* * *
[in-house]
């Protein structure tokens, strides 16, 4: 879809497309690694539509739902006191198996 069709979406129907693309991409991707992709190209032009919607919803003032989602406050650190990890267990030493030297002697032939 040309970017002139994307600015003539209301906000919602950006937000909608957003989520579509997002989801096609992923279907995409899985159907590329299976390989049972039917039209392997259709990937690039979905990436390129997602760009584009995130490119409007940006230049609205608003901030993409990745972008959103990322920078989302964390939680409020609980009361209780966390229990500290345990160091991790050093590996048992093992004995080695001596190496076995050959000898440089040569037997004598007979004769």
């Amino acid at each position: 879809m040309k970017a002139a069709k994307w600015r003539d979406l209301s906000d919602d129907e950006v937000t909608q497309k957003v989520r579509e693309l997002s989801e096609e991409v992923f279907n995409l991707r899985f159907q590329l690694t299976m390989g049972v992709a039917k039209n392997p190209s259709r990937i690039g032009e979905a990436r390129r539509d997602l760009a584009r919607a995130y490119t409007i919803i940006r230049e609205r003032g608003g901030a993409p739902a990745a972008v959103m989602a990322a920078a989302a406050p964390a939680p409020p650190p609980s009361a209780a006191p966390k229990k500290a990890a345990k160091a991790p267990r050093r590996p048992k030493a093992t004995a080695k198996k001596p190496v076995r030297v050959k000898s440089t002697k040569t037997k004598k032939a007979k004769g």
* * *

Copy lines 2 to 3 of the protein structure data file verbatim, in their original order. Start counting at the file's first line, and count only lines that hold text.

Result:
């Protein structure tokens, strides 16, 4: 879809497309690694539509739902006191198996 069709979406129907693309991409991707992709190209032009919607919803003032989602406050650190990890267990030493030297002697032939 040309970017002139994307600015003539209301906000919602950006937000909608957003989520579509997002989801096609992923279907995409899985159907590329299976390989049972039917039209392997259709990937690039979905990436390129997602760009584009995130490119409007940006230049609205608003901030993409990745972008959103990322920078989302964390939680409020609980009361209780966390229990500290345990160091991790050093590996048992093992004995080695001596190496076995050959000898440089040569037997004598007979004769």
């Amino acid at each position: 879809m040309k970017a002139a069709k994307w600015r003539d979406l209301s906000d919602d129907e950006v937000t909608q497309k957003v989520r579509e693309l997002s989801e096609e991409v992923f279907n995409l991707r899985f159907q590329l690694t299976m390989g049972v992709a039917k039209n392997p190209s259709r990937i690039g032009e979905a990436r390129r539509d997602l760009a584009r919607a995130y490119t409007i919803i940006r230049e609205r003032g608003g901030a993409p739902a990745a972008v959103m989602a990322a920078a989302a406050p964390a939680p409020p650190p609980s009361a209780a006191p966390k229990k500290a990890a345990k160091a991790p267990r050093r590996p048992k030493a093992t004995a080695k198996k001596p190496v076995r030297v050959k000898s440089t002697k040569t037997k004598k032939a007979k004769g």